The day after the plaintiffs formed their business arrangement with JFOC, they learned that NWN USA was for sale by its investor Barclays at an asking price of $150,000,000. (Compl. ¶ 34.) The plaintiffs informed JFOC of the opportunity to buy NWN USA on February 10, 2004. (Id. ¶ 36.) The plaintiffs allege that NWN USA was attractive to them because the cost of laying cable to connect Jamaica to a hub in the United States would have been approximately $150,000,000. (Id. ¶ 37.)
On March 3, 2004, Berwick and Servin contacted Richard Swift at Morgan Stanley and expressed their interest in acquiring NWN USA. (Id. ¶ 39.) Berwick and Servin thereafter had several communications with James Allen about a potential NWN USA deal. (See id. ¶¶ 40--44, 49--52, 58.) In April 2004 Allen sent a letter to the plaintiffs outlining the appropriate procedure for submitting a written application to acquire NWN USA, including a confidentiality agreement for the plaintiffs' execution. (Id. ¶¶ 42.) Allen also sent the plaintiffs an Information Memorandum outlining NWN USA's history, sales prospects, and limited financial information. (Id. ¶ 43.) The plaintiffs sent Allen a letter on April 27, 2004 expressing continued interest in the deal and requesting additional financial information. (Id. ¶ 44.)
In November of 2004, the plaintiffs selected "several managers of the highest quality" to manage NWN USA and offered them jobs, which they accepted pending the acquisition of NWN USA. (Id. ¶ 45.) The plaintiffs then met with several investment firms to discuss their interest in investing in First City's acquisition. (See id. ¶¶ 46--49.) In December 2004, both the Telecommunications Group at Deutsche Bank Securities and a representative of Public Finance Associates expressed interest in investing, but indicated that they would need a complete set of financials on NWN USA. (Id. ¶¶ 46-48.) The plaintiffs also spoke to a representative of Huff Alternative Fund regarding the deal. (Id. ¶ 49.)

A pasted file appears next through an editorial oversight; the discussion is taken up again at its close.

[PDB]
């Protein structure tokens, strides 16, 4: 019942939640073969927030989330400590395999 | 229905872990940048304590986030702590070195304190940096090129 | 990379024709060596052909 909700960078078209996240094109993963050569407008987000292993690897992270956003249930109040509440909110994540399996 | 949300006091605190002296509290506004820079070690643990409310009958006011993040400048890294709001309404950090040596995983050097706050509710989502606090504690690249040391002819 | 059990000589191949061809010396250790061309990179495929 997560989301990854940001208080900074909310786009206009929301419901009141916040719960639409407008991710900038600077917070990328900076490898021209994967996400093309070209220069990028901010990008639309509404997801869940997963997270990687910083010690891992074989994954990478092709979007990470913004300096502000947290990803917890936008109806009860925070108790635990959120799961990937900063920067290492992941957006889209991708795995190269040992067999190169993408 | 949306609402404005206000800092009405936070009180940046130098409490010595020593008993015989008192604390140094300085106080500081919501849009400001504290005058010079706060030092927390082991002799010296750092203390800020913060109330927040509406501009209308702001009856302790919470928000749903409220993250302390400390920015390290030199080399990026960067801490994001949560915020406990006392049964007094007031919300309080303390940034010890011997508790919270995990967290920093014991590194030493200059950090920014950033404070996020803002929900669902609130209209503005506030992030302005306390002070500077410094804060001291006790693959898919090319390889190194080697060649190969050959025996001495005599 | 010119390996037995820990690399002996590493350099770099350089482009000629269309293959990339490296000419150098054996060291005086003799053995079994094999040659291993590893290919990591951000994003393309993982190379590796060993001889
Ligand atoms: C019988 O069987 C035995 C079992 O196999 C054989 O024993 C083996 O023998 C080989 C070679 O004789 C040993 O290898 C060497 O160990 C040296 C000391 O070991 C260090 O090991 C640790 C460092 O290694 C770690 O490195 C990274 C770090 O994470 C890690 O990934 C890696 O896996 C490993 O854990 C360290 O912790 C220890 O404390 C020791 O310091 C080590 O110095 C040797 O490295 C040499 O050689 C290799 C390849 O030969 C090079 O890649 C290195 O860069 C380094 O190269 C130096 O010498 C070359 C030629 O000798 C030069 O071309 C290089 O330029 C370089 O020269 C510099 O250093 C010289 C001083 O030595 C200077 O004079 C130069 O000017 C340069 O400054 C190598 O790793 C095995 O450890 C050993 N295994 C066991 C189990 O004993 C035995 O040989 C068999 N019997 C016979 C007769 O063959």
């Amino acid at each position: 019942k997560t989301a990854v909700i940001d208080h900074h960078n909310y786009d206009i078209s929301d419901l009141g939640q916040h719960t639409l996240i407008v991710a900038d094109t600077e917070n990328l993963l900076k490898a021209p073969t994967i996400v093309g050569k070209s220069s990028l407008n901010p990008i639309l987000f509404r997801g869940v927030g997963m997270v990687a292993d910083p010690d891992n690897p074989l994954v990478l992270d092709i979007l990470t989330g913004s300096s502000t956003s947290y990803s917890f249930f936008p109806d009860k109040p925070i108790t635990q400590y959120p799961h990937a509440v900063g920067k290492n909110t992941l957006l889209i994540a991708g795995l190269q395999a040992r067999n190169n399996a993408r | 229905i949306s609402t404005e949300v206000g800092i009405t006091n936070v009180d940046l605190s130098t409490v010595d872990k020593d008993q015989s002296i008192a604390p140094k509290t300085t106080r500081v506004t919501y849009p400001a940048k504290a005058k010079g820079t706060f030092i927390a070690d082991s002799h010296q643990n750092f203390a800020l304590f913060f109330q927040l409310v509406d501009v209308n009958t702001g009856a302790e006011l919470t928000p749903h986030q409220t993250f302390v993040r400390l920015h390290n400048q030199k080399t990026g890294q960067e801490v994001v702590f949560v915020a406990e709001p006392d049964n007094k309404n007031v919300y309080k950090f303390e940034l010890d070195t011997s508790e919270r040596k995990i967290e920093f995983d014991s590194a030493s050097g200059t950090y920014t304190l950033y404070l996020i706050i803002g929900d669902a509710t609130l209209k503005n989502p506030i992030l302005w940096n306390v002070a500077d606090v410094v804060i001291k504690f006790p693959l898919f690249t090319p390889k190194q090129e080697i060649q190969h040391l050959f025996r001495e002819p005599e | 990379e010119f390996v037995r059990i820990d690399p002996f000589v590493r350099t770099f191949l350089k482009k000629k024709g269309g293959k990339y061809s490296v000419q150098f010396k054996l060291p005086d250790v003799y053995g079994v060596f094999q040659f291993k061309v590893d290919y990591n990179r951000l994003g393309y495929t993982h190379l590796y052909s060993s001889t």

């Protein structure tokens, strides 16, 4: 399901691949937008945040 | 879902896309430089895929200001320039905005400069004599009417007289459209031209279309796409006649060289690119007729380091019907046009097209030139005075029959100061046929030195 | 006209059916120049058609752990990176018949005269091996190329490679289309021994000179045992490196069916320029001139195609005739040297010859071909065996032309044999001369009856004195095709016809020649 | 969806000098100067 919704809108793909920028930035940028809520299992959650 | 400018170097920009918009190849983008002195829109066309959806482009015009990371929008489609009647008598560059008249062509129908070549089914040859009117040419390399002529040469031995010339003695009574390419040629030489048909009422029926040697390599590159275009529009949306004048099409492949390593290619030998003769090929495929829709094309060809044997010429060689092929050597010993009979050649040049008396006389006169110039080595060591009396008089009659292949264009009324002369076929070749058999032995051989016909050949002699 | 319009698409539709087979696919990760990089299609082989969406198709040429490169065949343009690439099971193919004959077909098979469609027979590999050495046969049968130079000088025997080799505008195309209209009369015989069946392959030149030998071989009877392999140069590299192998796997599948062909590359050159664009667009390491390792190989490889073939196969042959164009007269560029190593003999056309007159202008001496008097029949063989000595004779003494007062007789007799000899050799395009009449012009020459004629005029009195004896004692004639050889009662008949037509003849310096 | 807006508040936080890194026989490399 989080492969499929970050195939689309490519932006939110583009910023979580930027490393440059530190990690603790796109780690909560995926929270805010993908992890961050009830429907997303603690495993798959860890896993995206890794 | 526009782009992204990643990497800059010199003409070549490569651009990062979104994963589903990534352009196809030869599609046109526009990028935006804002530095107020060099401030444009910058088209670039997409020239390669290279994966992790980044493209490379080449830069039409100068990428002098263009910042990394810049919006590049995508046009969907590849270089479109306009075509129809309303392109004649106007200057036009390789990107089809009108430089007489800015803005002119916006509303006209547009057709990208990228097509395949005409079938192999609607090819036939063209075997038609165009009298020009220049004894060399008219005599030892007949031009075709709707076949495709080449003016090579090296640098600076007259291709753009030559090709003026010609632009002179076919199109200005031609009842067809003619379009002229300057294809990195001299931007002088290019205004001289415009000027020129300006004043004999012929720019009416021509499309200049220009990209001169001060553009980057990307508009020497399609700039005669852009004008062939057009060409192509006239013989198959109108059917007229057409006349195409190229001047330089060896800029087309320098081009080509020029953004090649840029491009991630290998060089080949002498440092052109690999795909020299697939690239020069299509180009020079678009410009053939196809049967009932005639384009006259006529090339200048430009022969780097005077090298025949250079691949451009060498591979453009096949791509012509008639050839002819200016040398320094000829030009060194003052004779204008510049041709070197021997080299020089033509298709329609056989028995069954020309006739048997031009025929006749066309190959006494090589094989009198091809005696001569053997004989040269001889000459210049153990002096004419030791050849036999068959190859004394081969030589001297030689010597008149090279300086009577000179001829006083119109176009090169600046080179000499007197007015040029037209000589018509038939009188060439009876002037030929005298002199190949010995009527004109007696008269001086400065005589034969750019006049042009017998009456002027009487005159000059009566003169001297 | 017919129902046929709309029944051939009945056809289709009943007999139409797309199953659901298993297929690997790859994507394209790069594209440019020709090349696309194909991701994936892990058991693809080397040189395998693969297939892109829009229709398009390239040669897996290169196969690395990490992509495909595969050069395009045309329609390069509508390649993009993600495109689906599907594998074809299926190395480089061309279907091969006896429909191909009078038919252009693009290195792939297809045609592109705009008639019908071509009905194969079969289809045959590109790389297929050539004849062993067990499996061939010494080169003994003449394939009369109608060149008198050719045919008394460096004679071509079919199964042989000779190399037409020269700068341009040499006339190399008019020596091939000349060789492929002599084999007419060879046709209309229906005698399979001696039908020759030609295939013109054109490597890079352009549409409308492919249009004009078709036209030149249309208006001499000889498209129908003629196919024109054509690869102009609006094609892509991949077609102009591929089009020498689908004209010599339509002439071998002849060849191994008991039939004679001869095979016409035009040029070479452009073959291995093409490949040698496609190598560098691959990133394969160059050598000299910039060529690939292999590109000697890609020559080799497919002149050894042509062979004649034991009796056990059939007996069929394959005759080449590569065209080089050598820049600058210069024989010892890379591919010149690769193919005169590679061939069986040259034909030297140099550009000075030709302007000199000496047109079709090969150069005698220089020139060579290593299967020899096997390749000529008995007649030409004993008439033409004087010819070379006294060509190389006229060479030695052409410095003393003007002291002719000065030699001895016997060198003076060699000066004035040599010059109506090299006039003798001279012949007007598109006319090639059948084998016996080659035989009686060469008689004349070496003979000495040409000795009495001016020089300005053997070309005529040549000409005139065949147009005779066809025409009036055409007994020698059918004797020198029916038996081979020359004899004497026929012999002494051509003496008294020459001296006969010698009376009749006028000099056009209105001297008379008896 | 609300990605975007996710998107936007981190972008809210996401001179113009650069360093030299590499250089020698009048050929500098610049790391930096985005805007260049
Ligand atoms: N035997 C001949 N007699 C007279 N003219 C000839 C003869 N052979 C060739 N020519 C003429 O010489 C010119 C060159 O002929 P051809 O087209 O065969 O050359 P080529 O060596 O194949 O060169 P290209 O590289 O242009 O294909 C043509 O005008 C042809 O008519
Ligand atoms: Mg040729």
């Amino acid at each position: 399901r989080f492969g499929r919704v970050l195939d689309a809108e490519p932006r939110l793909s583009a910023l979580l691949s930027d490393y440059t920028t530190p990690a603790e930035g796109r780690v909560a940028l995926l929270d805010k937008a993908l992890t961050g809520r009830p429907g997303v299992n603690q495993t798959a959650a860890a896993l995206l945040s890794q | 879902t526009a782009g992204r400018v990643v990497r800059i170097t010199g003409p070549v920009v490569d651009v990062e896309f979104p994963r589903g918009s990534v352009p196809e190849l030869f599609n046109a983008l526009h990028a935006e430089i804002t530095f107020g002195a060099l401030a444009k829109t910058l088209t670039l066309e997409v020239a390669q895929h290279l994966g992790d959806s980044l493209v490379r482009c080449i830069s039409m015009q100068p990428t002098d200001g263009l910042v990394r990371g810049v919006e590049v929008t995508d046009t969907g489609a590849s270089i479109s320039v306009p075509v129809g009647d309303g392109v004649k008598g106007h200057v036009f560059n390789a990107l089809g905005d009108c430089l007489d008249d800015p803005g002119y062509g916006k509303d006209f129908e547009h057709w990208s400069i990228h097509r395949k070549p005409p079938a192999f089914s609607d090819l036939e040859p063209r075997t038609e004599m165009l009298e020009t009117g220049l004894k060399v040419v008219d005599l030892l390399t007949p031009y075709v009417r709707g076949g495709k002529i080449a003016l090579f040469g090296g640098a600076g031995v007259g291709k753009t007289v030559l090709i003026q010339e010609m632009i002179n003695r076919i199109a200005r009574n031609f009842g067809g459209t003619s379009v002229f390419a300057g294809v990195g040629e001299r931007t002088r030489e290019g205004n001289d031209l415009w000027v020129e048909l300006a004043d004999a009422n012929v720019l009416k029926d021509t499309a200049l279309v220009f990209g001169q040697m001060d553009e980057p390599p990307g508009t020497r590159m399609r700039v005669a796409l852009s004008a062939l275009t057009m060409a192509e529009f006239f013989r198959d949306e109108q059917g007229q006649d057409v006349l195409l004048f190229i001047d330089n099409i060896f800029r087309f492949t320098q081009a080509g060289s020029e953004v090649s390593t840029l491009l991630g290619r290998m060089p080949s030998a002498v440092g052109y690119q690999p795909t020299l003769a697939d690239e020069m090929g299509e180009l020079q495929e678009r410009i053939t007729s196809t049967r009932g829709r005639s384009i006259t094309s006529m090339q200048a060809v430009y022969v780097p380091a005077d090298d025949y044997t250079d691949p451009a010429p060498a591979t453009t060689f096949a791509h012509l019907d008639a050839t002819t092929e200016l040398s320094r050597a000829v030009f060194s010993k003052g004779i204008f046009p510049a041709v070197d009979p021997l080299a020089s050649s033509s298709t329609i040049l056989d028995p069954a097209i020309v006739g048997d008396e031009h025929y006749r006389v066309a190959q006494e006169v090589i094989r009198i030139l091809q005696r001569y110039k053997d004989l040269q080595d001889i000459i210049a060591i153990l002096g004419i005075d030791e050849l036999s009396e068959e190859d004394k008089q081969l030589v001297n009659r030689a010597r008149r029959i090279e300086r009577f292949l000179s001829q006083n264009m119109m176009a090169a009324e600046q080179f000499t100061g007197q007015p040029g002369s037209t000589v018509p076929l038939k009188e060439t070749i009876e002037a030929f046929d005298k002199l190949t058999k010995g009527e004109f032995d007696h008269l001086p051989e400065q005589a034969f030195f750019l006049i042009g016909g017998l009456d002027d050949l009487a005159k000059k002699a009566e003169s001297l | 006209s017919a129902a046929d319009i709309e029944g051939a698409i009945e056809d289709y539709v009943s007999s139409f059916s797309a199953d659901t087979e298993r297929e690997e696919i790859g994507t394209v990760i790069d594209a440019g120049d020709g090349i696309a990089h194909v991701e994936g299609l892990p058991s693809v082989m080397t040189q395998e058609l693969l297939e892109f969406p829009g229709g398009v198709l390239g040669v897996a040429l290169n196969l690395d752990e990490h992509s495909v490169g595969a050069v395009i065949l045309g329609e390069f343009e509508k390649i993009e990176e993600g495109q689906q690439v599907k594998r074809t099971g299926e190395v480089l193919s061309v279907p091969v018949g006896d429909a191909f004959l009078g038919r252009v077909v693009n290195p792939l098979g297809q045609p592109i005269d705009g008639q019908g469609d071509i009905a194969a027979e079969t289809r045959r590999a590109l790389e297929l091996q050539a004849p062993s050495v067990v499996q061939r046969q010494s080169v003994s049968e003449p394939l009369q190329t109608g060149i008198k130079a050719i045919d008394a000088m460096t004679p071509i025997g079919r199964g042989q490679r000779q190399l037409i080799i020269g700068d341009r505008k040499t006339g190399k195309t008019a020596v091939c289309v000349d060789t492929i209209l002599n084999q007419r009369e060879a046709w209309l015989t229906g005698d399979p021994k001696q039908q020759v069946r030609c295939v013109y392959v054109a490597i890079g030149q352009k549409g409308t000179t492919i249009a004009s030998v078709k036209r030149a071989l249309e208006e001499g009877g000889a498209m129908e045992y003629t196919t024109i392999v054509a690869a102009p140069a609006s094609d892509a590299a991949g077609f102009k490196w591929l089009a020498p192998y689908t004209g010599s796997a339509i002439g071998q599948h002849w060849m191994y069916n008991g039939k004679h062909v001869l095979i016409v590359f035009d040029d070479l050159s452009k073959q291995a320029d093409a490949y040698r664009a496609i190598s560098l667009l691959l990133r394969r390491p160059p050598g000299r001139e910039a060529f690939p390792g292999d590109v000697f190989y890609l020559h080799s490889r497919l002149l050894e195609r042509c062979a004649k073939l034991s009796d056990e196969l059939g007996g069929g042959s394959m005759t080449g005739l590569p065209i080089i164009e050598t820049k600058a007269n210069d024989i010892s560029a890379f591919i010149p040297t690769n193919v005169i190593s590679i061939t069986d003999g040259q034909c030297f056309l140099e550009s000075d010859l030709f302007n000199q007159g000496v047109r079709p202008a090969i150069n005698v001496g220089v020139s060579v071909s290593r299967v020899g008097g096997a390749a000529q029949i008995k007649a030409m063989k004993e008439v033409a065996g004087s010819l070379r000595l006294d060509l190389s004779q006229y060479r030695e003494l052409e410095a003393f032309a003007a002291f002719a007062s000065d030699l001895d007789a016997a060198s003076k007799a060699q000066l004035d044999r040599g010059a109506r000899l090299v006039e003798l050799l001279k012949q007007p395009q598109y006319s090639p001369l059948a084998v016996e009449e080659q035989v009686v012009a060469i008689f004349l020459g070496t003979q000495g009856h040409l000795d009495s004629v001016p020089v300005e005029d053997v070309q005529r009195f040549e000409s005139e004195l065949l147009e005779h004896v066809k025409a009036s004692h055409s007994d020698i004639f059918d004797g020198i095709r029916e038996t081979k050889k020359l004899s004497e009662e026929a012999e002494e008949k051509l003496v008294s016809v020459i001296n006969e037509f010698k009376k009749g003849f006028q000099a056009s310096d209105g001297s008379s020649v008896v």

In January and February of 2005, Berwick and Servin sought further financial information about NWN USA from Allen at Morgan Stanley. (Id. ¶ 49--51.) On February 18, 2005, in a telephone conference with the plaintiffs, Allen said that it was his opinion that the plaintiffs were dishonest because they had falsely represented to him that they held a fiber optics license in Jamaica. Allen said that Columbus had issued statements indicating that it held an exclusive fiber optics license in Jamaica. (Id. ¶ 52.)
The plaintiffs allege that they were in "constant communication" with the owners of JFOC in Jamaica through their attorney, Earle Watson, Sr., regarding the "joint enterprise Jamaica Fibre Optic Cable Company Limited/First City Fiber Optics." (Id. ¶ 54.) On February 22, 2005, Watson sent the plaintiffs an email stating that their licenses for fiber optics business in Jamaica were valid, that "a few" additional licenses for similar purposes had been issued up to that date, and that Columbus did not hold "an exclusive license to implement, install, distribute and/or market fiber-optic communications in Jamaica." (Id. ¶ 55.)